Co-operative Identity, Principles and Values
The principles and values are the distinctive elements of co-operative organizations and business. Already in 1844, the Rochdale Pioneers, founders of the first cooperative in history, had formulated a simple, clear set of principles, which assured the management of the organization for the benefit of its members.
The new Statement of Cooperative Identity adopted by the Second General Assembly of ICA held in September 1995 in the city of Manchester, on the occasion of the centennial celebration of the Alliance, includes a new definition of co-operative and a reviewed formulation of the cooperative principles and values. This new formulation retains the essence of a system of principles and values that has proven to be efficient in almost 170 years of history and helped transform the co-operative in one of the greatest social and economic forces in the world, while incorporating new elements in order to a better understanding of the current historical moment.
A co-operative is an autonomous association of persons united voluntarily to meet their common economic, social, and cultural needs and aspirations through a jointly-owned and democratically-controlled enterprise.
Co-operatives are based on the values of self-help, self-responsibility, democracy, equality, equity and solidarity. In the tradition of their founders, co-operative members believe in the ethical values of honesty, openness, social responsibility and caring for others.
The co-operative principles are guidelines by which co-operatives put their values into practice.
First Principle: Voluntary and Open Membership
Co-operatives are voluntary organisations, open to all persons able to use their services and willing to accept the responsibilities of membership, without gender, social, racial, political or religious discrimination.
Second Princple: Democratic Member Control
Co-operatives are democratic organisations controlled by their members, who actively participate in setting their policies and making decisions. Men and women serving as elected representatives are accountable to the membership. In primary co-operatives members have equal voting rights (one member, one vote) and co-operatives at other levels are also organised in a democratic manner.
Third Principle: Member Economic Participation
Members contribute equitably to, and democratically control, the capital of their co-operative. At least part of that capital is usually the common property of the co-operative. Members usually receive limited compensation, if any, on capital subscribed as a condition of membership. Members allocate surpluses for any or all of the following purposes: developing their co-operative, possibly by setting up reserves, part of which at least would be indivisible; benefiting members in proportion to their transactions with the co-operative; and supporting other activities approved by the membership.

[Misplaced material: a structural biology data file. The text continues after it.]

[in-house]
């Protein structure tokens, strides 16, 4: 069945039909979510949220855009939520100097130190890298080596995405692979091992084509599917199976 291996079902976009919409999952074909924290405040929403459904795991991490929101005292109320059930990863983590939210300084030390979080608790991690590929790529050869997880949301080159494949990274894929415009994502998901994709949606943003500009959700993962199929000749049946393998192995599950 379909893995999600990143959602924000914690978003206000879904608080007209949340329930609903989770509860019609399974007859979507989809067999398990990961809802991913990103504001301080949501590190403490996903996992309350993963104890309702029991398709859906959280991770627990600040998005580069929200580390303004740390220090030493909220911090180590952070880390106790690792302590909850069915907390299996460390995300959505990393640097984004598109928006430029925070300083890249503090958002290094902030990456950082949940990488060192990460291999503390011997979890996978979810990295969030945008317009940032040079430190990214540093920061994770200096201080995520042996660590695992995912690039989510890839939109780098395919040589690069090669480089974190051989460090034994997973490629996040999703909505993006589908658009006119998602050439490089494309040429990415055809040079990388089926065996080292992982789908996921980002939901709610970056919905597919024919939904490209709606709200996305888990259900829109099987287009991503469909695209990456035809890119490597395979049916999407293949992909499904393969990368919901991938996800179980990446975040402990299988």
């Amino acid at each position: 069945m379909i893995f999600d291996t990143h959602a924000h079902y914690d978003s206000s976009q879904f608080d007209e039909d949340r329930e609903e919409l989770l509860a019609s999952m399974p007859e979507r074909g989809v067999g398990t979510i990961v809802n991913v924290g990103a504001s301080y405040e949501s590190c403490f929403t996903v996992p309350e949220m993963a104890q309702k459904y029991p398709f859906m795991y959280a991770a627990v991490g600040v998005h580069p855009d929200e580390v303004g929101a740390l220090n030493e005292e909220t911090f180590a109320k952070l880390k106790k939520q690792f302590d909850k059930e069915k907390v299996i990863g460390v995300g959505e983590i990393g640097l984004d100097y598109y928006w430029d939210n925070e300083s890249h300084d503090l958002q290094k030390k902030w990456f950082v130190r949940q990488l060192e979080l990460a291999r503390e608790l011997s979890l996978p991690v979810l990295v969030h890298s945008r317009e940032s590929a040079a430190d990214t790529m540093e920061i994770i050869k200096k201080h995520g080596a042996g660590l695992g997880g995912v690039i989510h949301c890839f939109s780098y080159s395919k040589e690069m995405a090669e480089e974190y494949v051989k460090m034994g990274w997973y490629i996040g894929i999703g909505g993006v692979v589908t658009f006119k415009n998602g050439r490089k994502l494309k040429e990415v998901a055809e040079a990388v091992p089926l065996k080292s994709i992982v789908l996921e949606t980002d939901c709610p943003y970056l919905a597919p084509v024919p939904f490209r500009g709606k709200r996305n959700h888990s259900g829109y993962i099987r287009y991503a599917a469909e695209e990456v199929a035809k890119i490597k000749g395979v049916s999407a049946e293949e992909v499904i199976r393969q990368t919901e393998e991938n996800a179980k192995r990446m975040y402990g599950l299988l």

Fourth Principle: Autonomy and Independence
Co-operatives are autonomous, self-help organisations controlled by their members. If they enter into agreements with other organisations, including governments, or raise capital from external sources, they do so on terms that ensure democratic control by their members and maintain their co-operative autonomy.
Fifth Principle: Education, Training and Information
Co-operatives provide education and training for their members, elected representatives, managers, and employees so they can contribute effectively to the development of their co-operatives. They inform the general public - particularly young people and opinion leaders - about the nature and benefits of co-operation.
Sixth Principle: Co-operation among Co-operatives
Co-operatives serve their members most effectively and strengthen the co-operative movement by working together through local, national, regional and international structures.
Seventh Principle: Concern for Community
Co-operatives work for the sustainable development of their communities through policies approved by their members.